canadian living may 2012 issue: mother’s day topiary
April 13, 2012 § 3 Comments
Ok, my April issue unveiling may have been a little late. But the Canadian Living May issue just came out last week with my latest contribution:
There is still time to head out to the newsstands to pick up a copy so you can make this daisy topiary from egg cartons for Mother’s Day or simply for spring! I will update with the link when the article is available online.
super simple skulls topiary
October 13, 2011 § 2 Comments
Rather: super simple whatever-you-can-mold-from-ice-cube-trays-or-candy-molds topiary. In this case: skulls. I’ve been looking for ways to use fancy silicone ice cube trays and candy molds. I figured, with a couple of cups of plaster and some form of styrofoam (ball, cone, or ring), that a holiday centerpiece, mantelpiece, or wreath can be made with these molds.
Knowing that I’d be at O.T.’s in California all week this week, I was excited to decorate his place with a bit of Halloween, but I also had to make sure the materials could be easily packed in my suitcase. A Dollarama skull ice cube tray (which you’ve recently seen included in the giveaway; I adore it so much, I had to pick one up for myself — amazing investment for a buck), a styrofoam ball, a dowel, and some plaster barely took up any room in my luggage. The result: a modern, obscure Halloween centerpiece for O.T.’s kitchen table.
Of course, it doesn’t have to be Halloween. You can make any type of topiary with whatever ice cube trays and candy molds you’ve got. My silicone ice cube tray collection includes skulls, pumpkins, hearts, and Christmas trees. I can make one for every occasion. And again, you can use a Styrofoam ball or cone or ring to make topiaries, trees, and wreaths respectively.
You will need: mold, plaster, water, toothpicks.
1. Mix plaster according to package directions. Pour into molds. Place toothpicks, pointy side up. NOTE: I discovered later it was better to break the toothpick in half, so that it is shorter. If the toothpick is too long, it may not go into the styrofoam completely.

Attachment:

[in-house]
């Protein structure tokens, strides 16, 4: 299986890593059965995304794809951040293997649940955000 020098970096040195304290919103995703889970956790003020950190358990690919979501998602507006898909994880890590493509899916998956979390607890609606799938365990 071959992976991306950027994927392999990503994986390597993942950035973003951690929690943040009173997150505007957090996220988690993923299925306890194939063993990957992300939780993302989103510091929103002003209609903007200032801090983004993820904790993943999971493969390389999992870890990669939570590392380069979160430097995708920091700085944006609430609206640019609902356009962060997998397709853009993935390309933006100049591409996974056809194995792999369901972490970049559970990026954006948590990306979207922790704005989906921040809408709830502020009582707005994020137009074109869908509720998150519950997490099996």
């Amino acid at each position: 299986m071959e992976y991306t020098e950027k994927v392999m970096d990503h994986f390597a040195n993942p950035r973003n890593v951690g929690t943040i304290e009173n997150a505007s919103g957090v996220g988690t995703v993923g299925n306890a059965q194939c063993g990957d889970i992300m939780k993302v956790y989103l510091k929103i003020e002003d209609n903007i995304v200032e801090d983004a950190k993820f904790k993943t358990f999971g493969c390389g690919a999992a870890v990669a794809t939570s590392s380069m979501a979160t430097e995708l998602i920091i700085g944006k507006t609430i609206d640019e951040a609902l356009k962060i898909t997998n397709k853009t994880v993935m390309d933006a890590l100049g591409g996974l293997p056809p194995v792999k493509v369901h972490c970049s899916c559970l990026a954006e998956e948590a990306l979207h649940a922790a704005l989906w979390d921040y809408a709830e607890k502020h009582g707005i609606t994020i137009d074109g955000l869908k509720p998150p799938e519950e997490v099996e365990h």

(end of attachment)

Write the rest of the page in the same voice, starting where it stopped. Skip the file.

2. Let plaster dry. Unmold.
3. Press plaster pieces into styrofoam.
And it’s done! It is very easy to do. It’s a matter of waiting in between molding for the plaster to dry, but there’s always chores to do around the house while that’s happening (especially here at O.T.’s). On that note, back to cleaning for me…
no-fuss foam roses
May 7, 2011 § 30 Comments
Mother’s Day is hours away, but there’s still lots of time to make these beautiful foam roses in minutes. They’re much more dainty than the no-fuss paper roses I made for Valentine’s, and perhaps far more versatile. In a few simple steps, you can make these sweet rose magnets, rose pushpins, and rose jewelry.
You have probably made paper roses before by cutting and rolling spirals of paper. This applies the very same technique, however, I’ve added the petal details by employing a simple tool that many of us have stowed in our crafting bins — scalloped scissors.
You will need: scallop-blade scissors, hot glue gun with glue sticks, and thin foam sheets. I purchased a multi-colored package of 36 – 4″x6″ foam sheets from the dollar store. They quality is much thinner than what you would find at the craft stores, however, they are the perfect thickness for this purpose. The thinner the foam sheet, the smaller you can make your roses.
1. Cut your foam sheet into 2″x2″ squares. A 4″x6″ foam sheet can yield six roses.
2. Using your scalloped scissors, cut each square into a spiral. Two and a half revolutions around the spiral should be sufficient.
3. Starting from the outside of the spiral, roll the foam sheet inward.
4. Apply hot glue to the bottom of the rose.
While the glue is still hot, you can apply the rose immediately to a magnet, thumb tack, earring backing, or fashion ring.
Happy Mother’s Day!